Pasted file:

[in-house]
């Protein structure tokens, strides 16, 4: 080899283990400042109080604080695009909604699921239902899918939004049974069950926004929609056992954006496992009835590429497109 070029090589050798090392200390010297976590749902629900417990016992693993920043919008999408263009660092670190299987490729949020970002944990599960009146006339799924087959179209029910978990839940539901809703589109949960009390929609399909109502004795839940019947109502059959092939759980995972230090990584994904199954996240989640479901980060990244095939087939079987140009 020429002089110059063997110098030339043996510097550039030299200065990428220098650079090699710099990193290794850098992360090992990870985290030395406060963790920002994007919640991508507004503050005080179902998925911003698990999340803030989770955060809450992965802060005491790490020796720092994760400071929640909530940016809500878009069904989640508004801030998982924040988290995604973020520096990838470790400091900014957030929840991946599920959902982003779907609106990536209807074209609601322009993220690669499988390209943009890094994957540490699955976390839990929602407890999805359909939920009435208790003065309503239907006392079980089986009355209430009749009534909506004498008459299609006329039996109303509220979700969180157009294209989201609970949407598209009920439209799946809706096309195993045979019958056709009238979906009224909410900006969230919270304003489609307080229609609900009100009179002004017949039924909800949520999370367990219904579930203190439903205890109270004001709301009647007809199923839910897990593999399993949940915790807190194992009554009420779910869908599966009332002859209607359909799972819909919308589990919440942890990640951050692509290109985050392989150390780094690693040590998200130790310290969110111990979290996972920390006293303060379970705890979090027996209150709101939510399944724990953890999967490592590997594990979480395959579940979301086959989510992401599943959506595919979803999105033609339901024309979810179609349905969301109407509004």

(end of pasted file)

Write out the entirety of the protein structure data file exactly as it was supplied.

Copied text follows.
[in-house]
């Protein structure tokens, strides 16, 4: 080899283990400042109080604080695009909604699921239902899918939004049974069950926004929609056992954006496992009835590429497109 070029090589050798090392200390010297976590749902629900417990016992693993920043919008999408263009660092670190299987490729949020970002944990599960009146006339799924087959179209029910978990839940539901809703589109949960009390929609399909109502004795839940019947109502059959092939759980995972230090990584994904199954996240989640479901980060990244095939087939079987140009 020429002089110059063997110098030339043996510097550039030299200065990428220098650079090699710099990193290794850098992360090992990870985290030395406060963790920002994007919640991508507004503050005080179902998925911003698990999340803030989770955060809450992965802060005491790490020796720092994760400071929640909530940016809500878009069904989640508004801030998982924040988290995604973020520096990838470790400091900014957030929840991946599920959902982003779907609106990536209807074209609601322009993220690669499988390209943009890094994957540490699955976390839990929602407890999805359909939920009435208790003065309503239907006392079980089986009355209430009749009534909506004498008459299609006329039996109303509220979700969180157009294209989201609970949407598209009920439209799946809706096309195993045979019958056709009238979906009224909410900006969230919270304003489609307080229609609900009100009179002004017949039924909800949520999370367990219904579930203190439903205890109270004001709301009647007809199923839910897990593999399993949940915790807190194992009554009420779910869908599966009332002859209607359909799972819909919308589990919440942890990640951050692509290109985050392989150390780094690693040590998200130790310290969110111990979290996972920390006293303060379970705890979090027996209150709101939510399944724990953890999967490592590997594990979480395959579940979301086959989510992401599943959506595919979803999105033609339901024309979810179609349905969301109407509004």